1. People like lists
Let’s consider nutrition in America. The healthiest foods for you are vegetables and lean proteins (says my dietician, at least). What do we actually eat? Sugar and carbs. There are billions of dollars being made helping people eat more nutritiously while giving them the kind of tastes they like. People do not choose what is healthiest for them, they choose what they like and pay people to add nutrition in the back end.
If people think it’s terrible that people don’t just will-power themselves into eating healthy without making the diet more palatable, they can follow their own advice. It doesn’t harm them for others to do what works for them.
What is the healthiest kind of content to read? If we look at online reading as something we do purely to learn or make ourselves smarter (it’s not, see #2) then I think reading Plato and Nietzsche and Thomas Merton everyday would be the way to go. But, will people choose this option? It’s already readily available. Plato’s works are in the public domain. Have at it.
If that doesn’t work for you, it’s probably edifying to read someone’s list of 6 Things I Don’t Like About Breaking Bad and disagree with the writer. You will probably consider the Ring of Gyges question in your head, without ever using those words.
2. Entertainment is not evil
Listicles are entertaining to read. People are weirdly puritanical about entertainment, I think because they feel guilty about pleasure. There’s a poem I like where the writer says, “only Dostoyevsky can be Dostoyevskian at such long tumultuous stretches.” We’re allowed to take a break from doing stuff constantly. It’s human.
Jane Eyre is entertainment. Lolita is entertainment. CNN is entertainment of another form. Entertainment is everything. Do you want to sit around contemplating your own mortality/existential despair? Nope. Distractions please!
3. There’s a false dichotomy between “entertaining” and “informative”
There’s this idea that there’s a chasm between something that’s “entertaining” and something that causes you to think. The reason I started writing on the internet is because four years ago I was watching The Real World with friends and my friends and I couldn’t believe how subtly misogynistic it was that MTV beeped out the word “tampon.” The emails we had around that conversation were so involved that we started a blog to talk about more things we learned from low culture.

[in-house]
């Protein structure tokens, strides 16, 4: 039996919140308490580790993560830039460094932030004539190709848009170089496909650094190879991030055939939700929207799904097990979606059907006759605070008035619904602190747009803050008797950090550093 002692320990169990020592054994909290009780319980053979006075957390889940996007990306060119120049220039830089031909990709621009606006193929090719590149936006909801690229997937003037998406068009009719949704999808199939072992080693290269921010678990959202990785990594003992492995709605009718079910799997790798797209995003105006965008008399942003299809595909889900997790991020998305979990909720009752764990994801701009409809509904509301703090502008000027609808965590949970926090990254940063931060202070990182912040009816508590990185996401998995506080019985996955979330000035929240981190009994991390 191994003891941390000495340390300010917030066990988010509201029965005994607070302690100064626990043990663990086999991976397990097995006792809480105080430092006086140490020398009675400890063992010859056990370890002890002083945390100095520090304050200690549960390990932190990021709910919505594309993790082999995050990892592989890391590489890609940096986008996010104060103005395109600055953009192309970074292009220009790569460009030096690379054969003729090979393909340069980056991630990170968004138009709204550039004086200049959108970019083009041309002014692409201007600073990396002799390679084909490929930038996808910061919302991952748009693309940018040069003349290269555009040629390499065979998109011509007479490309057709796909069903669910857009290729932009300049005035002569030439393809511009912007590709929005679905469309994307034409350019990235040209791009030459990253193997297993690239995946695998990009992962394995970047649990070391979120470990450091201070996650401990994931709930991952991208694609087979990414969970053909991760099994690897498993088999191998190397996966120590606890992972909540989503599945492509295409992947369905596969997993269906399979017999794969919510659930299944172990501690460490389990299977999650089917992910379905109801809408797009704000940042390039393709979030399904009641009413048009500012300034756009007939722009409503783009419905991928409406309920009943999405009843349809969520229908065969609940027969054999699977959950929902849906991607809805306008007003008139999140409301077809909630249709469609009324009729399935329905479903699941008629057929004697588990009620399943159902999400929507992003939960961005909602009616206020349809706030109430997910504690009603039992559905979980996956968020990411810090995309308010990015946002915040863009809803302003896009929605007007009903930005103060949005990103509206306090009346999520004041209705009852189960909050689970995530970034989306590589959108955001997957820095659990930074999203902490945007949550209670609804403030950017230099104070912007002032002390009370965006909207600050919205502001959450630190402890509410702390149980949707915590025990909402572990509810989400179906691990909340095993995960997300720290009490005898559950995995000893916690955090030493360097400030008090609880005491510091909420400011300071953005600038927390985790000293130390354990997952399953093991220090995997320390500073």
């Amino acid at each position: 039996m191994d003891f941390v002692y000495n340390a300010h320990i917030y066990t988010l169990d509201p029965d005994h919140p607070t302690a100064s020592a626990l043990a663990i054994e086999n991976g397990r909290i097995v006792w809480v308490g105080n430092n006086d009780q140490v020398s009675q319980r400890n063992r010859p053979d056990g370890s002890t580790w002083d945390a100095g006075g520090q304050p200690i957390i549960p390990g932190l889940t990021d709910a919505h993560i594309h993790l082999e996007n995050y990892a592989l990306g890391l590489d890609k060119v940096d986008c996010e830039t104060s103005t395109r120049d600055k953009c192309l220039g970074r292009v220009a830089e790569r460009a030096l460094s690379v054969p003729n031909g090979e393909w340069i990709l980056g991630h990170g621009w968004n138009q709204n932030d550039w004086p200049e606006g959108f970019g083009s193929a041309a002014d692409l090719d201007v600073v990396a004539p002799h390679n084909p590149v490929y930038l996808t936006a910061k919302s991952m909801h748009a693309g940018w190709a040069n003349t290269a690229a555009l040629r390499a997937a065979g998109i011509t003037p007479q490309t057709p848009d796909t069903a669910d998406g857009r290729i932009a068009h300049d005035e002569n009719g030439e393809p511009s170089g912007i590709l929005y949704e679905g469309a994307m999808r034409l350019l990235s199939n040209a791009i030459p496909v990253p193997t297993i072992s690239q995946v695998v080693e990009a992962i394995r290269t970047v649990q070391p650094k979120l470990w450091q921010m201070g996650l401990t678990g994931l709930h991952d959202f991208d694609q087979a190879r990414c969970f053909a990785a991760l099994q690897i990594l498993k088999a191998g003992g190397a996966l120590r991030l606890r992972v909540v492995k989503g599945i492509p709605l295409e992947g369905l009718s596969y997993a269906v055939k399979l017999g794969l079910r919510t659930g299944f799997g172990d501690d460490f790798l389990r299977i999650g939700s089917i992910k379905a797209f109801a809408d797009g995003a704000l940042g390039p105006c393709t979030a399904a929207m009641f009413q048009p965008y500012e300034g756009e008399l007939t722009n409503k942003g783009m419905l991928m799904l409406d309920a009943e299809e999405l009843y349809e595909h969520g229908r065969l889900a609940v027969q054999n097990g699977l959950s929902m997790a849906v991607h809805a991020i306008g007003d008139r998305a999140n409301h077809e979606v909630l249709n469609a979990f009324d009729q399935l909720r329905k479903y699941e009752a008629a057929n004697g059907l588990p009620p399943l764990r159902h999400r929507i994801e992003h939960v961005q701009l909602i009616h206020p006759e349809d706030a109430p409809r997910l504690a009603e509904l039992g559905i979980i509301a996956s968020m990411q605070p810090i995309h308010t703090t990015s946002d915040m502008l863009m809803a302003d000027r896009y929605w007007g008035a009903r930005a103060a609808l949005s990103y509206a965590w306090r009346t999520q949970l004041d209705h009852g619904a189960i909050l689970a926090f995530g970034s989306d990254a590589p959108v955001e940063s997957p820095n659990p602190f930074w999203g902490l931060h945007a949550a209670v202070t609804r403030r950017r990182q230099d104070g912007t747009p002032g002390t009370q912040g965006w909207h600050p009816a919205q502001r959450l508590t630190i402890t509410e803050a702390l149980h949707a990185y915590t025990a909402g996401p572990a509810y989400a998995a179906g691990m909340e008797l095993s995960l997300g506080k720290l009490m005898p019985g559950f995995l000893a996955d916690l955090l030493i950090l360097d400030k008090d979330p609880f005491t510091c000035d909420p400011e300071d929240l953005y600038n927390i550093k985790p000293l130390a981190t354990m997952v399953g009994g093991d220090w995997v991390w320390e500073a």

So, just because something isn’t spoonfeeding you critical thoughts doesn’t that you won’t think critically about it. It’s like a story problem in math class versus straight up equations.
4. Conversational writing (and list forms) are more inclusive than dense ‘good’ writing
In one of my favorite books, the author will all of a sudden be talking in Latin or French and make jokes you wouldn’t follow if you weren’t familiar with Kierkegaard. The ideas in the book can be explained to a child, but the author is writing for philosophers, so he doesn’t do this–and so his idea is not available for 99% of the world.
John D. Caputo, Thomas J. Watson Professor of Religion Emeritus at Syracuse University, David R. Cook Professor of Philosophy Emeritus at Villanova University and all around fancy smart person, if you’re out there, can you please make this book into a list on Thought Catalog so everyone can talk about it?
5. We have a bias against new things
We don’t like lists because it is a more modern way to present information. It is not the way things have always been done. This is a poor argument.
6. Reading internet lists might make you better able to read non-internet lists
I remember the first time I read a legal brief or a philosophy text or something else that was dense and intimidating–I wanted to quit. I thought someone was going to come in and tap me on the shoulder and tell me I had to leave because this is something everyone understands but me. But it got easier.
Unpopular opinion: dense reading takes a lot of practice and trial and error to become okay at. I don’t think people know that and I think they pick up something really great like, The Brothers Karamozov, and get discouraged and quit.
I think all reading is beneficial. Read Penthouse letters. Who cares? Maybe you’ll read Danielle Steel next. And then Henry Miller. We all walked before we ran, and walk again because–let’s be realistic–running would be an exhausting way to get around constantly.
Published on Thought Catalog.